Several months ago, I was listening to Marc Maron interview Glenn Close for his podcast. It was fascinating on many levels — for example, who knew that the actress was raised in a religious cult?
One story, in particular, has stuck with me. As a young address, Close was an understudy looking to make her Broadway debut. One particular Saturday, the director, Hal Prince, told her that he was thinking of letting the leading lady go and was going to make his decision after the matinee. After the performance, he decided to fire the actress and elevate Close into the starring role, which she would be performing later that night.
About thirty minutes before showtime, a very nervous Close received a note that read. “It’s a tradition in the British theatre for one leading lady to welcome the next. I welcome you. Be brave and strong.”
That actress, Mary Ure, had just been fired. Yet she had the grace to write a note to the young woman who would now replace her. Ure would never again appear on Broadway, dying tragically a year later at the age of 42.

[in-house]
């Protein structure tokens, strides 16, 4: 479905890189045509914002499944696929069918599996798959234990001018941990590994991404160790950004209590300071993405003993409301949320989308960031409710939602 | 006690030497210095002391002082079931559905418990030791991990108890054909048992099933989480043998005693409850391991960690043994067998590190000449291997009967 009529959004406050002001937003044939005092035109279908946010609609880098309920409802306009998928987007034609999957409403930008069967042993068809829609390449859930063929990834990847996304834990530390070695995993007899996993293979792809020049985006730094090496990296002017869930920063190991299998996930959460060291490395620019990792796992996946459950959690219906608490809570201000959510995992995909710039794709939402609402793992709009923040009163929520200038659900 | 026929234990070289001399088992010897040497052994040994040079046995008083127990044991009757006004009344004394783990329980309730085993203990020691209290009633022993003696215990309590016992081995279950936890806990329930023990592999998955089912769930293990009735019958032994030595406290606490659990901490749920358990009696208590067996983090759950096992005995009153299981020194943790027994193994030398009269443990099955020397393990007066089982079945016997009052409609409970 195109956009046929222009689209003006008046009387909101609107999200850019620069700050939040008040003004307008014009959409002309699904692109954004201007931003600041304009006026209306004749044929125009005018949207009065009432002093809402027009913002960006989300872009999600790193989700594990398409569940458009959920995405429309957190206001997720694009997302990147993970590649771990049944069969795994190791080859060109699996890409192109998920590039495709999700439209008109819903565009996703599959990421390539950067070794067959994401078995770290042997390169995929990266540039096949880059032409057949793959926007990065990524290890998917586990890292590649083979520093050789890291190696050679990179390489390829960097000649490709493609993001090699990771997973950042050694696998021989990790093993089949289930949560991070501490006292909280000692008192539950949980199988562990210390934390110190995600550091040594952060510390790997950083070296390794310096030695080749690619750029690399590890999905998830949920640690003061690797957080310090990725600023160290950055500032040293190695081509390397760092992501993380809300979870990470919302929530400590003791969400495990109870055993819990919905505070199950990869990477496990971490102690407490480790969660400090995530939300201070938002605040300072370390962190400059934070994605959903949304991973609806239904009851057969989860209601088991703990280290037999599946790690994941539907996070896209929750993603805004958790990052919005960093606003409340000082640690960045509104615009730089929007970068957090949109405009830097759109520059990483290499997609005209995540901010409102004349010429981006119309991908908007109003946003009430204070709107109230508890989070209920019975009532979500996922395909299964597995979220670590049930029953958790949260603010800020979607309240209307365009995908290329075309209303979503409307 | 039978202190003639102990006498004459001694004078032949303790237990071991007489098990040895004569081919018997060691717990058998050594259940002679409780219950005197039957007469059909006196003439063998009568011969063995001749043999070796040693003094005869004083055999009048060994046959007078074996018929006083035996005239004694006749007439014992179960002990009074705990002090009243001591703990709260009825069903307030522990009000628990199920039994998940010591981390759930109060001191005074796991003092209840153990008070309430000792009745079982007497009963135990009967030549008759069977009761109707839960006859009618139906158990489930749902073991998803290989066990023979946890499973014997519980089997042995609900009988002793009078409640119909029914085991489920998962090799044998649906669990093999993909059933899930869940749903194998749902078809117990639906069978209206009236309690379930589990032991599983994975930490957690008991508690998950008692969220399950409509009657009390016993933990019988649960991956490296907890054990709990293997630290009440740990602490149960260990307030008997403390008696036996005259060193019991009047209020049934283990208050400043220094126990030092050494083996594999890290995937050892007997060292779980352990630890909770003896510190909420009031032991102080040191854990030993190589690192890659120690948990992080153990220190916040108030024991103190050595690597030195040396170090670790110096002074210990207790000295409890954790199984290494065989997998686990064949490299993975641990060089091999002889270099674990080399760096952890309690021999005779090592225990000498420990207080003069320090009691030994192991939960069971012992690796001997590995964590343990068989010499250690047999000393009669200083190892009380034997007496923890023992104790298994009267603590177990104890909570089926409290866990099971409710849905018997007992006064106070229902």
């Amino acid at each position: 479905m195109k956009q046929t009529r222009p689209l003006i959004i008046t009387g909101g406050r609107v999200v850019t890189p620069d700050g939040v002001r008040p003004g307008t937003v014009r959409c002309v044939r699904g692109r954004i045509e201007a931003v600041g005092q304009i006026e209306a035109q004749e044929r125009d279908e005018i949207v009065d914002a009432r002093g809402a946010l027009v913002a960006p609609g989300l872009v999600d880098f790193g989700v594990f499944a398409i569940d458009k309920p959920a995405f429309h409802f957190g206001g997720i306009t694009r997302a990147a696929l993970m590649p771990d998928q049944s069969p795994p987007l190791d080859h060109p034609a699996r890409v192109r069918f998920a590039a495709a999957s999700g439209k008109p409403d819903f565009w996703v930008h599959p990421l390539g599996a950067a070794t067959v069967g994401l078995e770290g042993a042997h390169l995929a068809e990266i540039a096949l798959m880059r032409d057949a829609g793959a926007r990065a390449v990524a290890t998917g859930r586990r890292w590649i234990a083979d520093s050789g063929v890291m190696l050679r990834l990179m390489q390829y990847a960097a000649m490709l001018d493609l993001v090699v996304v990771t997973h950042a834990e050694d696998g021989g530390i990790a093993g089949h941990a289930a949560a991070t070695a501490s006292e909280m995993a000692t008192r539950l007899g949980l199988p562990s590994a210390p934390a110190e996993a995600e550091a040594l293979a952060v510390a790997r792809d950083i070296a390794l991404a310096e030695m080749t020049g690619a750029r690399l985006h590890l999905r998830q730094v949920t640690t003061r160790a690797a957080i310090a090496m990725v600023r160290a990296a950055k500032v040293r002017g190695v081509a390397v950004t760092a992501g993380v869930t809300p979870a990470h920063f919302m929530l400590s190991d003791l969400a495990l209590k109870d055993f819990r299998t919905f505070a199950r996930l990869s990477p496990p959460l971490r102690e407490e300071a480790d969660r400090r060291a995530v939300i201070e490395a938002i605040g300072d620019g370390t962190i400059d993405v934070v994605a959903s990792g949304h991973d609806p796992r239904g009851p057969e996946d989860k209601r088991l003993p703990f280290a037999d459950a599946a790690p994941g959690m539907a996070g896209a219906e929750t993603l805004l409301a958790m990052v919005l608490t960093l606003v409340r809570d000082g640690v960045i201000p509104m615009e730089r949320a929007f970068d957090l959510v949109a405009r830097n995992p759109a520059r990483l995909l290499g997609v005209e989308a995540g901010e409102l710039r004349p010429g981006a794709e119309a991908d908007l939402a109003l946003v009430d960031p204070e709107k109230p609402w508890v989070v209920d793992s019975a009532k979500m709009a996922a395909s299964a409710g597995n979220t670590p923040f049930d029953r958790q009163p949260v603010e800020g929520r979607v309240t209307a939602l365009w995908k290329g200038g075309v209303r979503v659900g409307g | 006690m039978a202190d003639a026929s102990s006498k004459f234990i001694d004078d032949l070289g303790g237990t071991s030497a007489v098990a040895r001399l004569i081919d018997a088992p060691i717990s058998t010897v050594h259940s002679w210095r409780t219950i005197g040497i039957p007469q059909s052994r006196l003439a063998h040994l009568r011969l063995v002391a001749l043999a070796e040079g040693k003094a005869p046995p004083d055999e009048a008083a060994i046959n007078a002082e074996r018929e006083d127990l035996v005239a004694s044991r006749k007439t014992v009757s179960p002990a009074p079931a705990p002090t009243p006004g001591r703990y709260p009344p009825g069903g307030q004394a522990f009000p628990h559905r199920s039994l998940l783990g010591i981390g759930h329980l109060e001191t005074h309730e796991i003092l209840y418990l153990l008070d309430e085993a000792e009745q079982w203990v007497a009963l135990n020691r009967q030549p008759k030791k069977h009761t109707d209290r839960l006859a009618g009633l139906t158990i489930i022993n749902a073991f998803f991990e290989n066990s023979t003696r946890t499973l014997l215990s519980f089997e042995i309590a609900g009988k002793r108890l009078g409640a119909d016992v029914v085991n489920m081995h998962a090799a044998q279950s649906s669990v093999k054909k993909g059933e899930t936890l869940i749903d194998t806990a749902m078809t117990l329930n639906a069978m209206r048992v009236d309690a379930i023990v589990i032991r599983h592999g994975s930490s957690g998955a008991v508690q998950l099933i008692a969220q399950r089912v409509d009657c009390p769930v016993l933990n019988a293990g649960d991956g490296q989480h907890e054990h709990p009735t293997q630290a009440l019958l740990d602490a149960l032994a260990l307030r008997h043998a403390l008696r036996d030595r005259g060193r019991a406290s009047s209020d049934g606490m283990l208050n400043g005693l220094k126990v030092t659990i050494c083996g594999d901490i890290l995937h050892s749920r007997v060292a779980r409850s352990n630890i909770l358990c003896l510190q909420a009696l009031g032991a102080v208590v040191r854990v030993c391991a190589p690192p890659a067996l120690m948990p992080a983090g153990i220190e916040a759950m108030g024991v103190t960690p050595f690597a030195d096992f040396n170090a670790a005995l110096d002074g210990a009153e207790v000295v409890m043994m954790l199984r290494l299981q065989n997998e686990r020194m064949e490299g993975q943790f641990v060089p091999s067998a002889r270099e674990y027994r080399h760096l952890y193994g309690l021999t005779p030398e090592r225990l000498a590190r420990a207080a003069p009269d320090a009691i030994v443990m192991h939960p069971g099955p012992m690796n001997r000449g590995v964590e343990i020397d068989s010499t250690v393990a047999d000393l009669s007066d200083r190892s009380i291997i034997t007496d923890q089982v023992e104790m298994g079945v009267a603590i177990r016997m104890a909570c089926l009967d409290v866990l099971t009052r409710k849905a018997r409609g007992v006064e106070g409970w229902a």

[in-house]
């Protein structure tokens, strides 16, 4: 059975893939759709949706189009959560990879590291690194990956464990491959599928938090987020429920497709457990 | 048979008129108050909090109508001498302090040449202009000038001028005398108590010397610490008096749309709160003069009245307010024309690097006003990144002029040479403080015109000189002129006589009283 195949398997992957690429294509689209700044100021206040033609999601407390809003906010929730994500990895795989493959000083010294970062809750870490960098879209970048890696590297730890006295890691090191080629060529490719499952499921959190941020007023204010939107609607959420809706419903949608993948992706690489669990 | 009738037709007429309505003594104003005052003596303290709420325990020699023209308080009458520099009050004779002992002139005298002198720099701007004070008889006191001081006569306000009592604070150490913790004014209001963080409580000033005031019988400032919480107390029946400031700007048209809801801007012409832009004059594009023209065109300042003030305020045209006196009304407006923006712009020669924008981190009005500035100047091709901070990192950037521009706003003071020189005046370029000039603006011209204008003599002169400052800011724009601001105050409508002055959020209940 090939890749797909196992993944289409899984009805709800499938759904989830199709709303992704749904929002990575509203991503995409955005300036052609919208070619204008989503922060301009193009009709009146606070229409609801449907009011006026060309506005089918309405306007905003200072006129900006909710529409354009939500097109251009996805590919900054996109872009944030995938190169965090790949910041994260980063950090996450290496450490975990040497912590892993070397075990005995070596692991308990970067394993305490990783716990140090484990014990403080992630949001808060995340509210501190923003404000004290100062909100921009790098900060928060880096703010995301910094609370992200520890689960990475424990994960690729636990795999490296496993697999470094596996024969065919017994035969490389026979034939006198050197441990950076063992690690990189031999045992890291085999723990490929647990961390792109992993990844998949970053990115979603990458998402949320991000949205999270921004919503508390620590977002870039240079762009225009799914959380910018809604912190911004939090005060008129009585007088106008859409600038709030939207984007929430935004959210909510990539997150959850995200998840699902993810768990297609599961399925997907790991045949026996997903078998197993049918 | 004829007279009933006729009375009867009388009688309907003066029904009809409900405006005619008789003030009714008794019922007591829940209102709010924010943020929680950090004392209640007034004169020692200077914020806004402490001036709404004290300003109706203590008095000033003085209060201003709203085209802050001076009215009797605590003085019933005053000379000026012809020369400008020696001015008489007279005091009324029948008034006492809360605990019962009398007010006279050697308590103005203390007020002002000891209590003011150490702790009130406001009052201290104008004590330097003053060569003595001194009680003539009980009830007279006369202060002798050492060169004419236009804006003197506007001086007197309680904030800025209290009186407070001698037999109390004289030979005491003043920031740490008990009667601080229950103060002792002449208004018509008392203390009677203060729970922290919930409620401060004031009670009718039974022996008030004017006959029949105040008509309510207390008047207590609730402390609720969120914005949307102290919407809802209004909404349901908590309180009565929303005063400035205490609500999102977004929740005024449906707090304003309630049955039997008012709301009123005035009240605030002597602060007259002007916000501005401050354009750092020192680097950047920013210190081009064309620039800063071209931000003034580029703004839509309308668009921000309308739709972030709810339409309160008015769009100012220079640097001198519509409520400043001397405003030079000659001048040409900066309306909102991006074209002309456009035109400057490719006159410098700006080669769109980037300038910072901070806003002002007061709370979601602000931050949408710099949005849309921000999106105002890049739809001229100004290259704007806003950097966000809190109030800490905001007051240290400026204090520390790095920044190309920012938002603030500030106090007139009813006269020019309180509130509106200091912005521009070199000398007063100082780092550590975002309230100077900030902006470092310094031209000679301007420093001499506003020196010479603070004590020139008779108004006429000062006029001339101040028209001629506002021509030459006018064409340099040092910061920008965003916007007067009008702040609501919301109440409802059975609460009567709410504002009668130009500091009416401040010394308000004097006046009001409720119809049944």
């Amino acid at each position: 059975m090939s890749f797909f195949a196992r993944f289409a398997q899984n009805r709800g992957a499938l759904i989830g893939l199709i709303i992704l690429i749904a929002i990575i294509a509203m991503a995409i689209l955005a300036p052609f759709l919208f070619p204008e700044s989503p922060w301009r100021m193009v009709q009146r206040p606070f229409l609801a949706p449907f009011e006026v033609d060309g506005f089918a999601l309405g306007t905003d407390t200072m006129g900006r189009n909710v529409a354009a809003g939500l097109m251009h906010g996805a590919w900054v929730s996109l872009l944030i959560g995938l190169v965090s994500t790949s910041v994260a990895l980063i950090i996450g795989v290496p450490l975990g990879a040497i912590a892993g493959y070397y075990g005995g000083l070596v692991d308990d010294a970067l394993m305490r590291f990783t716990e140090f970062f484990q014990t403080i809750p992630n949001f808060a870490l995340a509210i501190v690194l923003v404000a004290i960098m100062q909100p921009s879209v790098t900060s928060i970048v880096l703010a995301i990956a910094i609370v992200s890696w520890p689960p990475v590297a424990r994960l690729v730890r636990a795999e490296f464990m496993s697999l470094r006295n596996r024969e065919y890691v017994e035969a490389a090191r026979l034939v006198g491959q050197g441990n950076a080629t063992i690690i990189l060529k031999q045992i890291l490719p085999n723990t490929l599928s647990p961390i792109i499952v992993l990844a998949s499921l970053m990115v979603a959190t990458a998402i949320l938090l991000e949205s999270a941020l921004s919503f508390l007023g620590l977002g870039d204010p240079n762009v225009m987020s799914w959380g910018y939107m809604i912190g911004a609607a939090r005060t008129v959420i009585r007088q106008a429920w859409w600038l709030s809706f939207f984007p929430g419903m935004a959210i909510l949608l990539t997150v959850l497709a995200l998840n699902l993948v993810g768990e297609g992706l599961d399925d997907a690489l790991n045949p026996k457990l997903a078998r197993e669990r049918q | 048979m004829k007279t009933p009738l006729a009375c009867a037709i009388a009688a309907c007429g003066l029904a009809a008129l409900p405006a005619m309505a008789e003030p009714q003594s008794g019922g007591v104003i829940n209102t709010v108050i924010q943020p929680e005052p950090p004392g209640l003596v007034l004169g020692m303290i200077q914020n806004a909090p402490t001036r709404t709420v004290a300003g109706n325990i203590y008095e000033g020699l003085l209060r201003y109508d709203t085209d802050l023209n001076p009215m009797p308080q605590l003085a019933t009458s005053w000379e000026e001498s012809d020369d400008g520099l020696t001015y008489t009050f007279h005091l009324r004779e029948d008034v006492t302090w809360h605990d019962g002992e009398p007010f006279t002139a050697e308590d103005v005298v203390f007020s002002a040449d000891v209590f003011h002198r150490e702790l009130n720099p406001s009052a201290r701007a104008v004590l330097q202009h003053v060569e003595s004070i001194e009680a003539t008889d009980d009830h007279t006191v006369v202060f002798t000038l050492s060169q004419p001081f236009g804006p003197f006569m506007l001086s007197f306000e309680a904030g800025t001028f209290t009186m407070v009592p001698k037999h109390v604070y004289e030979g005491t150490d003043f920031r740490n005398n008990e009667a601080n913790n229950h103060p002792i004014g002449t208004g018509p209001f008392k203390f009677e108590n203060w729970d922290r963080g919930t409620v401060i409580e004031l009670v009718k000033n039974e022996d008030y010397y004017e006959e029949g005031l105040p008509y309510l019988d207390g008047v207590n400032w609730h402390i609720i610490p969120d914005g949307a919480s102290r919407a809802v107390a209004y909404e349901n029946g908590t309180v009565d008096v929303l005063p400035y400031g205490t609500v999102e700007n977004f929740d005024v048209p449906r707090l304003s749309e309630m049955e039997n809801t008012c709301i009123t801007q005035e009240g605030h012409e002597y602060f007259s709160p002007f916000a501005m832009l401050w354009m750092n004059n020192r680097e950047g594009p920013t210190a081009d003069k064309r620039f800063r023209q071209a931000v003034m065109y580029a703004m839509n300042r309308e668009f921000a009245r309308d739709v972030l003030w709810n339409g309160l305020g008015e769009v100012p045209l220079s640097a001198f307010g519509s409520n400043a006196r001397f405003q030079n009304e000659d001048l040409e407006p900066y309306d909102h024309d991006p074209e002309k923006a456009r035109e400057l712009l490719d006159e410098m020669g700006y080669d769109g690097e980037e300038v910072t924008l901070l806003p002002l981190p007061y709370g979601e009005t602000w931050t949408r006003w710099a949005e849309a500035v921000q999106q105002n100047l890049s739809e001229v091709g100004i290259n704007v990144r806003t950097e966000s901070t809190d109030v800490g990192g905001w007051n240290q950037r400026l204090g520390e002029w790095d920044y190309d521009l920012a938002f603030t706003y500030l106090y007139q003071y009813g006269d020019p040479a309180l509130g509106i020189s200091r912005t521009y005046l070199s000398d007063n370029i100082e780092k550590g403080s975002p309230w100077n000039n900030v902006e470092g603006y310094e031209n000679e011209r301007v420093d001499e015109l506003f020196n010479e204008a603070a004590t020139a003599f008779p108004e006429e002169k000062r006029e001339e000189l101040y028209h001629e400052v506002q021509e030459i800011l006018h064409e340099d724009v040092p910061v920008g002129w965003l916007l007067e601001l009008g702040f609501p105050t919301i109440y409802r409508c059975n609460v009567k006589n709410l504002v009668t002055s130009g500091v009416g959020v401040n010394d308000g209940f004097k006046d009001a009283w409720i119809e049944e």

Grace, to me, is one of the purest and most divine acts we as humans can bestow upon one another.
It is a gift – often not deserved and never requested. There is no expectation of reciprocity or any benefit really at all.
While I might consider myself generally to be a gracious person, I can’t imagine performing an act of grace, the likes of Ms. Ure.
It would require in our darkest times to rise above our own bitterness and loss and to offer comfort and encouragement to someone who has gained from that very misfortune.
Just imagine, though, if we had just little bit more of that kind of grace in our world – where more at least aspired to this level of magnanimity.